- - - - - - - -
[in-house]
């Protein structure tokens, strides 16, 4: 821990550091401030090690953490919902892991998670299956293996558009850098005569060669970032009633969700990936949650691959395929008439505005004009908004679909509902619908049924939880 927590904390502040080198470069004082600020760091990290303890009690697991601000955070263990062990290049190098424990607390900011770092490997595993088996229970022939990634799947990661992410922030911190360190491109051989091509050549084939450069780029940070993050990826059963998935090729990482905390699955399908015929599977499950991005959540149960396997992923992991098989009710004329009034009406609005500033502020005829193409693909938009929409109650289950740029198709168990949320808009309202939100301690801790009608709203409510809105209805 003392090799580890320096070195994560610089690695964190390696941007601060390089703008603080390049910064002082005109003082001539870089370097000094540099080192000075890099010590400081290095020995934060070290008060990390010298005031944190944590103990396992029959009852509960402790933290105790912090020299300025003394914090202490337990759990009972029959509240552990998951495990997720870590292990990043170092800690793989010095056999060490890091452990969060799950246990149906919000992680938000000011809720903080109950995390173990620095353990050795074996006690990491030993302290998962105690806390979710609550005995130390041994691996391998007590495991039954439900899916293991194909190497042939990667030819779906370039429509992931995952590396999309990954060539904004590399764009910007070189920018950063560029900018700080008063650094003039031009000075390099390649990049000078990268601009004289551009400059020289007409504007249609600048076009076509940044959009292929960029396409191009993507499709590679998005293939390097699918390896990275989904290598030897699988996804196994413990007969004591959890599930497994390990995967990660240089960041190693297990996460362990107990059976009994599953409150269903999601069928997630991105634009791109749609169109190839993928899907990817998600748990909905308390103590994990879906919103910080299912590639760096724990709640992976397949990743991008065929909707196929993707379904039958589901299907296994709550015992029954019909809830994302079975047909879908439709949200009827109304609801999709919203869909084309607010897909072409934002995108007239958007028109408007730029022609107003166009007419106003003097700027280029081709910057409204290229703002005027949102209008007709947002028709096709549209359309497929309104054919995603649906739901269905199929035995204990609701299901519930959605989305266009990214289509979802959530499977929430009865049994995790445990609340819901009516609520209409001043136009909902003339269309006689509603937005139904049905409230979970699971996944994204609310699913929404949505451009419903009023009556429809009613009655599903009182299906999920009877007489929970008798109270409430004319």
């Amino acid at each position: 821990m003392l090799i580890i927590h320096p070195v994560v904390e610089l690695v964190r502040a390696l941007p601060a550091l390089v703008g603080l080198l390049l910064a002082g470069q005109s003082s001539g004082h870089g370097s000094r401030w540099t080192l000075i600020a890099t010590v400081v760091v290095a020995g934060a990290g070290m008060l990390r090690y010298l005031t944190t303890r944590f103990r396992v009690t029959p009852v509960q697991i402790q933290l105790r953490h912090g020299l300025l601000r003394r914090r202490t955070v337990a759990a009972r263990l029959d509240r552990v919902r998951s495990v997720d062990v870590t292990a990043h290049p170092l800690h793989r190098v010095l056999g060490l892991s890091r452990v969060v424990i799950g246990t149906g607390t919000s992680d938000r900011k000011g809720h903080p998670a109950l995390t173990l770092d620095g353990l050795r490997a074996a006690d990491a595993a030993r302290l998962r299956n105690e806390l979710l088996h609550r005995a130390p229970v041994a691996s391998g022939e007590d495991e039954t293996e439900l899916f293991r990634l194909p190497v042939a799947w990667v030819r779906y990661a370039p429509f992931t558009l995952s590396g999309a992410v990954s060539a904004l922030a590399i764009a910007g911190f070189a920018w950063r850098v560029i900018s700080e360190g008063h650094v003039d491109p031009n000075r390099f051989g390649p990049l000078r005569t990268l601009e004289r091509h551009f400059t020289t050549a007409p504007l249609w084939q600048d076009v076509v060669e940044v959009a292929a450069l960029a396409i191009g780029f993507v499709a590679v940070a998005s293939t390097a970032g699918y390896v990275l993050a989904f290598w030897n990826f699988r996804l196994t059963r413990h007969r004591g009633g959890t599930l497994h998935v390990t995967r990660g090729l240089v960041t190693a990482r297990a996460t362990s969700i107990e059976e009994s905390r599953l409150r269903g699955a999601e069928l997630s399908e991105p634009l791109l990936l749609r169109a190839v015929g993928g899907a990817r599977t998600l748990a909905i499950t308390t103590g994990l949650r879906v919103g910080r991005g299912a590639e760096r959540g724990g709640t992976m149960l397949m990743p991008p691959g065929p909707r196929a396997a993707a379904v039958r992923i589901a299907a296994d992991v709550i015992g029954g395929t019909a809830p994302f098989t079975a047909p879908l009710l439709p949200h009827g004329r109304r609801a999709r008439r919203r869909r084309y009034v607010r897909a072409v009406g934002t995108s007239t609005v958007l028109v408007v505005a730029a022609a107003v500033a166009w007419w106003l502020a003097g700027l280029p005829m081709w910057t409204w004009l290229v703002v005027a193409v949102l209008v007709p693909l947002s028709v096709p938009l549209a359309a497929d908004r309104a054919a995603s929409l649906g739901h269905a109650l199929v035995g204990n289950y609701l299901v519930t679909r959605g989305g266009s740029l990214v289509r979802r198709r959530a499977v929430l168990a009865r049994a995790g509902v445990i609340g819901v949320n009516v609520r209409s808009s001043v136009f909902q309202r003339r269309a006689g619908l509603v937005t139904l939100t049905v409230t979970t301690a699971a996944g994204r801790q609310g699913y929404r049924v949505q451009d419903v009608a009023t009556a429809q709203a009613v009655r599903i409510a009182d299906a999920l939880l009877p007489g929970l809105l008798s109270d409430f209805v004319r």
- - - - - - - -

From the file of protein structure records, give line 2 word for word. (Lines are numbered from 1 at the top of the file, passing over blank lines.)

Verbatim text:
């Protein structure tokens, strides 16, 4: 821990550091401030090690953490919902892991998670299956293996558009850098005569060669970032009633969700990936949650691959395929008439505005004009908004679909509902619908049924939880 927590904390502040080198470069004082600020760091990290303890009690697991601000955070263990062990290049190098424990607390900011770092490997595993088996229970022939990634799947990661992410922030911190360190491109051989091509050549084939450069780029940070993050990826059963998935090729990482905390699955399908015929599977499950991005959540149960396997992923992991098989009710004329009034009406609005500033502020005829193409693909938009929409109650289950740029198709168990949320808009309202939100301690801790009608709203409510809105209805 003392090799580890320096070195994560610089690695964190390696941007601060390089703008603080390049910064002082005109003082001539870089370097000094540099080192000075890099010590400081290095020995934060070290008060990390010298005031944190944590103990396992029959009852509960402790933290105790912090020299300025003394914090202490337990759990009972029959509240552990998951495990997720870590292990990043170092800690793989010095056999060490890091452990969060799950246990149906919000992680938000000011809720903080109950995390173990620095353990050795074996006690990491030993302290998962105690806390979710609550005995130390041994691996391998007590495991039954439900899916293991194909190497042939990667030819779906370039429509992931995952590396999309990954060539904004590399764009910007070189920018950063560029900018700080008063650094003039031009000075390099390649990049000078990268601009004289551009400059020289007409504007249609600048076009076509940044959009292929960029396409191009993507499709590679998005293939390097699918390896990275989904290598030897699988996804196994413990007969004591959890599930497994390990995967990660240089960041190693297990996460362990107990059976009994599953409150269903999601069928997630991105634009791109749609169109190839993928899907990817998600748990909905308390103590994990879906919103910080299912590639760096724990709640992976397949990743991008065929909707196929993707379904039958589901299907296994709550015992029954019909809830994302079975047909879908439709949200009827109304609801999709919203869909084309607010897909072409934002995108007239958007028109408007730029022609107003166009007419106003003097700027280029081709910057409204290229703002005027949102209008007709947002028709096709549209359309497929309104054919995603649906739901269905199929035995204990609701299901519930959605989305266009990214289509979802959530499977929430009865049994995790445990609340819901009516609520209409001043136009909902003339269309006689509603937005139904049905409230979970699971996944994204609310699913929404949505451009419903009023009556429809009613009655599903009182299906999920009877007489929970008798109270409430004319």